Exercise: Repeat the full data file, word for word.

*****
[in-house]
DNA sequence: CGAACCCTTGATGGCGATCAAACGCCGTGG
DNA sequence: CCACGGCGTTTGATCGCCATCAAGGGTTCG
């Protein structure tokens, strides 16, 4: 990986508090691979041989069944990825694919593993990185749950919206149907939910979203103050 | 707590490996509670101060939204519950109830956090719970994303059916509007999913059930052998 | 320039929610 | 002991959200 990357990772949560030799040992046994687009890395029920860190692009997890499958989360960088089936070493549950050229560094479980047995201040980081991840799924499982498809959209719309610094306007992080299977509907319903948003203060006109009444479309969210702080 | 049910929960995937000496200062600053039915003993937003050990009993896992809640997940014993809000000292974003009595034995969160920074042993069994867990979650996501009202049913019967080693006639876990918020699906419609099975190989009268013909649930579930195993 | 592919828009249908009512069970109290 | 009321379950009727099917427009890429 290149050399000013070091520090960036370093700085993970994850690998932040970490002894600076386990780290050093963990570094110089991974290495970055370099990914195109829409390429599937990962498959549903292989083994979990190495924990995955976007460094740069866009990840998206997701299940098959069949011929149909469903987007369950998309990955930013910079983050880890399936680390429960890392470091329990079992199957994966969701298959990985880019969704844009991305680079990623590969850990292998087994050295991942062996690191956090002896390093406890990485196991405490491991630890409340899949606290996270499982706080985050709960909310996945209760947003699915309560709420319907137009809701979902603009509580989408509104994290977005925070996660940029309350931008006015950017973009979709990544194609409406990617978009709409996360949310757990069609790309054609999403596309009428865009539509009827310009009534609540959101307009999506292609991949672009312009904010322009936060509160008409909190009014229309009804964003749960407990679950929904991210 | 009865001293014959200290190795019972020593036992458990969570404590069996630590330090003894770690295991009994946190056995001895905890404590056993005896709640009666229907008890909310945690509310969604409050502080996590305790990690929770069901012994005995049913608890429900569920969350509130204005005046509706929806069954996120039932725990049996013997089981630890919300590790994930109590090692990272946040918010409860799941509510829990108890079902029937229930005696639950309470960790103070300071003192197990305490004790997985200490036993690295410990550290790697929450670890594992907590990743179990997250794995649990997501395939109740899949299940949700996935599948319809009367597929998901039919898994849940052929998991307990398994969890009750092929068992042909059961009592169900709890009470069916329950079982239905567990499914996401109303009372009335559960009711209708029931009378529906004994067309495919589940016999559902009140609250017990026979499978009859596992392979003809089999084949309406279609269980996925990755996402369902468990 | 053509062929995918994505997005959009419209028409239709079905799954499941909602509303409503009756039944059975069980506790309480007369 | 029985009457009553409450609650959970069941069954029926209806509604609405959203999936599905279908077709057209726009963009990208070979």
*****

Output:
[in-house]
DNA sequence: CGAACCCTTGATGGCGATCAAACGCCGTGG
DNA sequence: CCACGGCGTTTGATCGCCATCAAGGGTTCG
């Protein structure tokens, strides 16, 4: 990986508090691979041989069944990825694919593993990185749950919206149907939910979203103050 | 707590490996509670101060939204519950109830956090719970994303059916509007999913059930052998 | 320039929610 | 002991959200 990357990772949560030799040992046994687009890395029920860190692009997890499958989360960088089936070493549950050229560094479980047995201040980081991840799924499982498809959209719309610094306007992080299977509907319903948003203060006109009444479309969210702080 | 049910929960995937000496200062600053039915003993937003050990009993896992809640997940014993809000000292974003009595034995969160920074042993069994867990979650996501009202049913019967080693006639876990918020699906419609099975190989009268013909649930579930195993 | 592919828009249908009512069970109290 | 009321379950009727099917427009890429 290149050399000013070091520090960036370093700085993970994850690998932040970490002894600076386990780290050093963990570094110089991974290495970055370099990914195109829409390429599937990962498959549903292989083994979990190495924990995955976007460094740069866009990840998206997701299940098959069949011929149909469903987007369950998309990955930013910079983050880890399936680390429960890392470091329990079992199957994966969701298959990985880019969704844009991305680079990623590969850990292998087994050295991942062996690191956090002896390093406890990485196991405490491991630890409340899949606290996270499982706080985050709960909310996945209760947003699915309560709420319907137009809701979902603009509580989408509104994290977005925070996660940029309350931008006015950017973009979709990544194609409406990617978009709409996360949310757990069609790309054609999403596309009428865009539509009827310009009534609540959101307009999506292609991949672009312009904010322009936060509160008409909190009014229309009804964003749960407990679950929904991210 | 009865001293014959200290190795019972020593036992458990969570404590069996630590330090003894770690295991009994946190056995001895905890404590056993005896709640009666229907008890909310945690509310969604409050502080996590305790990690929770069901012994005995049913608890429900569920969350509130204005005046509706929806069954996120039932725990049996013997089981630890919300590790994930109590090692990272946040918010409860799941509510829990108890079902029937229930005696639950309470960790103070300071003192197990305490004790997985200490036993690295410990550290790697929450670890594992907590990743179990997250794995649990997501395939109740899949299940949700996935599948319809009367597929998901039919898994849940052929998991307990398994969890009750092929068992042909059961009592169900709890009470069916329950079982239905567990499914996401109303009372009335559960009711209708029931009378529906004994067309495919589940016999559902009140609250017990026979499978009859596992392979003809089999084949309406279609269980996925990755996402369902468990 | 053509062929995918994505997005959009419209028409239709079905799954499941909602509303409503009756039944059975069980506790309480007369 | 029985009457009553409450609650959970069941069954029926209806509604609405959203999936599905279908077709057209726009963009990208070979």